An Giang, with its capital city Long Xuyen, is a border
province famous for the Oc Eo culture, dated from the 1st to the 6th
century AD. Their social and religious activities along with various
religions create a colorful and lively picture for the admirers.
Ba Chua Xu (the Mother of the Country) Temple was built
in 1820 on Sam Mountain in An Giang province. According to a legend, in
the early 1800s, villagers found a statue of a lady dating to the 6th
century in the forest. They built a temple in her honor, hoping that she
would bring them better crops and better lives. This is why the marble
statue of Ba Chua Xu, meaning "country lady," is worshipped.
Tay An Pagoda is famous for the fine carving of its hundreds of
religious figures, most of which are made of wood. Aspects of the
building’s architecture reflect Hindu and Islamic influences. The first
chief monk of Tay An Pagoda (founded in 1847) came from Giac Lam Pagoda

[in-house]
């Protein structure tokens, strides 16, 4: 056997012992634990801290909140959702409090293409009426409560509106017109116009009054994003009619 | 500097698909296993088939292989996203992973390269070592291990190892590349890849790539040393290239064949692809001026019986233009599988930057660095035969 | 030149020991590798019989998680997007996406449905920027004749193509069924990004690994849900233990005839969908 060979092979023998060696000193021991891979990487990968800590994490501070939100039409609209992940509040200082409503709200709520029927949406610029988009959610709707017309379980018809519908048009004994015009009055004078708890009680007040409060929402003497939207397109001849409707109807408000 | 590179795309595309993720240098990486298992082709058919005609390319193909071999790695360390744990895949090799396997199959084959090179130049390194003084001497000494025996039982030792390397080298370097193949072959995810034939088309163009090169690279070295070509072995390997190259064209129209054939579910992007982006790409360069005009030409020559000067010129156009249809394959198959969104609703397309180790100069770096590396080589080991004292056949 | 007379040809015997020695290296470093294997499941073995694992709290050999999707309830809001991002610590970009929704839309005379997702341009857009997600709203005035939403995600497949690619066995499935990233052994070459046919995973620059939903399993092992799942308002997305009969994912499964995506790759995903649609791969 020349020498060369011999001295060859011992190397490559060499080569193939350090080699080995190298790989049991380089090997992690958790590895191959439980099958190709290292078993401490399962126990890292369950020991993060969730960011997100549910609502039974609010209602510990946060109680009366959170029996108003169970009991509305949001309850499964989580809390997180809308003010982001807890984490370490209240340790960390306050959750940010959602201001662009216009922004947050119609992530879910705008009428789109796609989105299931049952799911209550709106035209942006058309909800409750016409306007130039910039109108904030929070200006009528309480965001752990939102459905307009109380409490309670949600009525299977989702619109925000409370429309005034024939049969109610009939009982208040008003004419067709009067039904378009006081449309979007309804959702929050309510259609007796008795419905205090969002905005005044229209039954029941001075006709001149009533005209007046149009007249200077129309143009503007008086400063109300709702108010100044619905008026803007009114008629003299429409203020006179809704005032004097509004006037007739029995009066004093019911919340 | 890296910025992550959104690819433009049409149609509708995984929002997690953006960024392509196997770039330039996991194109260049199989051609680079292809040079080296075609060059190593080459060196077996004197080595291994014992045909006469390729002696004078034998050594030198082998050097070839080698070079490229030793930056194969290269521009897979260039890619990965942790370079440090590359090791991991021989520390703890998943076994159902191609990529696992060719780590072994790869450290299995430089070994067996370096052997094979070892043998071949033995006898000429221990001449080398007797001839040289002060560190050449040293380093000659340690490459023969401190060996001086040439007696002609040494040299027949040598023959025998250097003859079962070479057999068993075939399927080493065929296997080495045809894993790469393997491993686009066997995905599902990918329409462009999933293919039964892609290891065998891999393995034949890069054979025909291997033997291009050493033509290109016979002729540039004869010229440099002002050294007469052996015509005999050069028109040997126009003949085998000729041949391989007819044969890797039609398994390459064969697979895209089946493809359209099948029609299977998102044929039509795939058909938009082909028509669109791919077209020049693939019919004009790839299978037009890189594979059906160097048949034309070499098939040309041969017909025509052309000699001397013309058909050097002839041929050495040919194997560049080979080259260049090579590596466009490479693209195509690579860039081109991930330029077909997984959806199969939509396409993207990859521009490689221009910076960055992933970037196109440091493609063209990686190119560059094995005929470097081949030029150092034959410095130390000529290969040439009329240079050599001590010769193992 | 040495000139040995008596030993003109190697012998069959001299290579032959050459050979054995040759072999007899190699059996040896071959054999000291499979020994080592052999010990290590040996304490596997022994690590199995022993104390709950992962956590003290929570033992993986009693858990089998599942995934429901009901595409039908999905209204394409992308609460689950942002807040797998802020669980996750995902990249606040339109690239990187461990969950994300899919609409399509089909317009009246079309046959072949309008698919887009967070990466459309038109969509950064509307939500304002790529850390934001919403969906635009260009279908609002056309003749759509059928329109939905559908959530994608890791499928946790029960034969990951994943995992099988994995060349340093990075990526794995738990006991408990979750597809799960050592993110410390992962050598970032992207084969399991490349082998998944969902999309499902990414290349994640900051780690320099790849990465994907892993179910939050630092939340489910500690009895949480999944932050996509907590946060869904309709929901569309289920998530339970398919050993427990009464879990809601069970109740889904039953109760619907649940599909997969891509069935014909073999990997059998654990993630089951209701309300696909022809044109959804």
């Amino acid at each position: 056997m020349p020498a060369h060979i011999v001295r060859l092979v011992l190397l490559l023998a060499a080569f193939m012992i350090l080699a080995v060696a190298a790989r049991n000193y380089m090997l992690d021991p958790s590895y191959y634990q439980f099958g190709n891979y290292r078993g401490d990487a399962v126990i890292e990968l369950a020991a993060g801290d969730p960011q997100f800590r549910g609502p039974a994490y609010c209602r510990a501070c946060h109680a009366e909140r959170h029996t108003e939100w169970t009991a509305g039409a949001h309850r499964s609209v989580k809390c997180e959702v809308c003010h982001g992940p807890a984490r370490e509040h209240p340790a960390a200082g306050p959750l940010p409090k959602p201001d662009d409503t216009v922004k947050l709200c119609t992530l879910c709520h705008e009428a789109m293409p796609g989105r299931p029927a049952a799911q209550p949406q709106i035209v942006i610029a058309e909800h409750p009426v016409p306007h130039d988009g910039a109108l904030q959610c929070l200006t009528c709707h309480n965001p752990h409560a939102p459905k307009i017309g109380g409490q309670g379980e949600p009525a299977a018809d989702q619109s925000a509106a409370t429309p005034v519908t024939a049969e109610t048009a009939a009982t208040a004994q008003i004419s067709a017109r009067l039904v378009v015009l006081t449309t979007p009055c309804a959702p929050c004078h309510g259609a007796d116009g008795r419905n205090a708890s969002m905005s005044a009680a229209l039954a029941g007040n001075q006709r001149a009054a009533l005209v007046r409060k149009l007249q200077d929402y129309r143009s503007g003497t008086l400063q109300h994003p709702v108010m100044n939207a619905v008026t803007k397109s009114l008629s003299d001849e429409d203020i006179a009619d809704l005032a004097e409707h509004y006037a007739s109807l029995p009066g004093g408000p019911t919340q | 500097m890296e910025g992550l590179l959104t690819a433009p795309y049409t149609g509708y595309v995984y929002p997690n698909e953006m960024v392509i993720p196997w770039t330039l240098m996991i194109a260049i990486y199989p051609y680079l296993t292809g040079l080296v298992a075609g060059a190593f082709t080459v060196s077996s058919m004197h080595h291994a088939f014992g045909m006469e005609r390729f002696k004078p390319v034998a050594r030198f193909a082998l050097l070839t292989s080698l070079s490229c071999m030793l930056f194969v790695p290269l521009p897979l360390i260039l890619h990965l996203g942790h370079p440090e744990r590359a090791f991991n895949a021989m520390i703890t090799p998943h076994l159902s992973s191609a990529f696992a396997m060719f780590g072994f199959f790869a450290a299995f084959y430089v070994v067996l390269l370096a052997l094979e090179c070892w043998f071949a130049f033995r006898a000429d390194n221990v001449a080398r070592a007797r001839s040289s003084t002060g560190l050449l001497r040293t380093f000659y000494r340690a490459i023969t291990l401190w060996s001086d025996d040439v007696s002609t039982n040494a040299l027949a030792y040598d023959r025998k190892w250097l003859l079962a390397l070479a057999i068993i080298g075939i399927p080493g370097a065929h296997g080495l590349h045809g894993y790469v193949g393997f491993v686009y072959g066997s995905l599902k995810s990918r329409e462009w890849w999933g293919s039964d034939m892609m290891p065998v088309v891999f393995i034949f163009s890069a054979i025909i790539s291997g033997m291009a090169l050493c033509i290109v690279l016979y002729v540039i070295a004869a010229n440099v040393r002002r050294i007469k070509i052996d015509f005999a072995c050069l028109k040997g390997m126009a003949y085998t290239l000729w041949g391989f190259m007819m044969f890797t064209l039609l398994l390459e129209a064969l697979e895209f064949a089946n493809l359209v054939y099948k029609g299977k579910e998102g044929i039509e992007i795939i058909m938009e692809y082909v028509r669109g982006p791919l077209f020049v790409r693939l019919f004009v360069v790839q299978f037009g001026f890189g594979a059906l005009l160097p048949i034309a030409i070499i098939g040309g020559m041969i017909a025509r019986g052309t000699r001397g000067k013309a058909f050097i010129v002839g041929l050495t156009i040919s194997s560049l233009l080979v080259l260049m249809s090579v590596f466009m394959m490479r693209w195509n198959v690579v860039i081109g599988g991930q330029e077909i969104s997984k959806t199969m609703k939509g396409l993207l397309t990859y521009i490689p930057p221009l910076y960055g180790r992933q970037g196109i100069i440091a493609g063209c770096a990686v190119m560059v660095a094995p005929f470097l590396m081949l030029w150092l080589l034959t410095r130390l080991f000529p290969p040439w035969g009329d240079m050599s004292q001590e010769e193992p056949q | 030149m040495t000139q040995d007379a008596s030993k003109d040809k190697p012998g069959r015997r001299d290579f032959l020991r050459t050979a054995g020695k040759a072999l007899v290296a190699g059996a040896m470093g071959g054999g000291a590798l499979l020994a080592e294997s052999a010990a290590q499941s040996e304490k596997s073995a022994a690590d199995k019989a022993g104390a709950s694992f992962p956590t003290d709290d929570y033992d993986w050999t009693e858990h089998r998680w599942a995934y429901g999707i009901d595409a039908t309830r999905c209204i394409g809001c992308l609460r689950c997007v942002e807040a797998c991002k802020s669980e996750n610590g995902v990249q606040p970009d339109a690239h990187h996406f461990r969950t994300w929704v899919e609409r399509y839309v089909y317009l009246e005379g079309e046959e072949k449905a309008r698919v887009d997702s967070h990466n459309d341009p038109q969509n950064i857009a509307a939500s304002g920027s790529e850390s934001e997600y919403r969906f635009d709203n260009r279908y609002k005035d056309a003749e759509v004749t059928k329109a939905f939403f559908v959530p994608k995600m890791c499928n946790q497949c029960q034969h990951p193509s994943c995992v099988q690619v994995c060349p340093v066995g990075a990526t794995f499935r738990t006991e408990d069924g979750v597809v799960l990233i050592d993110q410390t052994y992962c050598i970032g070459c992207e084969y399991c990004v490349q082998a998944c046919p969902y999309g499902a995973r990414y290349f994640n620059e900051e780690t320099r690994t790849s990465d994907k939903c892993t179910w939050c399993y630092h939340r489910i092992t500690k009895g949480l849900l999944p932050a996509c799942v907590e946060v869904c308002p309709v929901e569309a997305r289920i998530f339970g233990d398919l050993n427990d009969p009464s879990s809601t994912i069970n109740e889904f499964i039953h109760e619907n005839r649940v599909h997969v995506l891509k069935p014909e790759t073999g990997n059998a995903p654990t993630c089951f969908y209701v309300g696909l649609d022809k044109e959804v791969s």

in Ho Chi Minh City. Tay An Pagoda was last rebuilt in 1958.
Thoai Ngoc Hau Tomb, located in front of Chua Xu Temple, is the biggest
monument at the foot of Sam Mountain, 5km southwest of Chau Doc. Thoai
Ngoc Hau (1761–1829), originally named Nguyen Van Thoai, was the first
man from this area to exploit the virgin soil, establish living
settlements, and dig Vinh Te and Ha channels. He was buried there along
with his two wives and a temple in his honor was built in the 1930s.
Every year, people come to his tomb to worship him during the 6th lunar
Floating villages comprise houses whose floats consist of empty metal
drums, are both a place to live and a livelihood for their residents.
Under each house, fish are raised in suspended wooden nets: the fish
flourish in their natural river habitat, the family can feed them
whatever scraps it has handy, and catching the fish does not require all
the exertions of fishing.